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Judson Harmon

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One’s individuality, properly corrected and trained, is his best and most effective possession.

Nobody ever succeeded as an imitation.”

Judson Harmon, 1846–1927.  Attorney General of the United States, 1895–1897; Governor of Ohio, 1909–1913. Autograph letter signed, Judson Harmon, one page, 5” x 8”, with integral leaf attached, on stationery of the Department of Justice, Washington, D.C., January 29, 1897.

This letter comes from a large collection of items assembled by a professor of penmanship at the State Normal School at Emporia, Kansas, now Emporia State University, in the 1890s.  He had his students write to prominent people throughout the United States and to American consular officials around the world to request handwritten letters for inclusion in a collection of letters devoted to the handwriting of prominent people.  The students requested a reminiscence, a word of advice, or a favorite saying.

Harmon responds here to a student’s request with interesting content regarding the inner self.  Writing to“the Students of the State Normal School, Emporia, Kansas,” he states, in full: 

I believe God has given to every one some faculty or combination of faculties by the ascertainment and development of which success will be measured.  To aid in this is the chief object of all education.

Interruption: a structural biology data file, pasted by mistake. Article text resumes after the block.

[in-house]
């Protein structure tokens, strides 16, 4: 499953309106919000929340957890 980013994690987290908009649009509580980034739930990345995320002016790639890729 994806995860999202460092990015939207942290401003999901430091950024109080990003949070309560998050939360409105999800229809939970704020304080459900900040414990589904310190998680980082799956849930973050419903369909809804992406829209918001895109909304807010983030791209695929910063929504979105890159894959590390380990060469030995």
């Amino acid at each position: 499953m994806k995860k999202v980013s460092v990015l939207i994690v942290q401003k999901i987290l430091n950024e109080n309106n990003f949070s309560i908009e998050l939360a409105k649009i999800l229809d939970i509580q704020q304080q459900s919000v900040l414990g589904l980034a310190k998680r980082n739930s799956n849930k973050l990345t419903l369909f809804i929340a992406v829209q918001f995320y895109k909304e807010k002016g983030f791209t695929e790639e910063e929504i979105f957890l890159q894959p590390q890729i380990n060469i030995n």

What I have written is only the English of the Greek “know thyself,” but paraphrasing sometimes gives a better hold on truths worn smooth from much handling.

One’s individuality, properly corrected and trained, is his best and most effective possession. Nobody ever succeeded as an imitation.

President Grover Cleveland appointed Harmon, a graduate of the Cincinnati Law School, as Attorney General in 1885 after appointing the sitting Attorney General, Richard Olney, to serve as Secretary of State.  Harmon completed the rest of Cleveland’s second term as President. 

As Attorney General, Harmon recommended that Congress strengthen the Sherman Antitrust Act.  He also issued an explicit statement of the American doctrine of absolute sovereignty, stating that “the rules, principles and precedents of international law impose no liability or obligation upon the United States.”

This letter is in fine condition.  Harmon has penned and signed in black.  The letter has two normal mailing folds, a few stray pencil marks that include two collector notations, and a bit of soiling and toning.  The attached integral leaf has mounting remnants on the back from where the letter was mounted in an album. 



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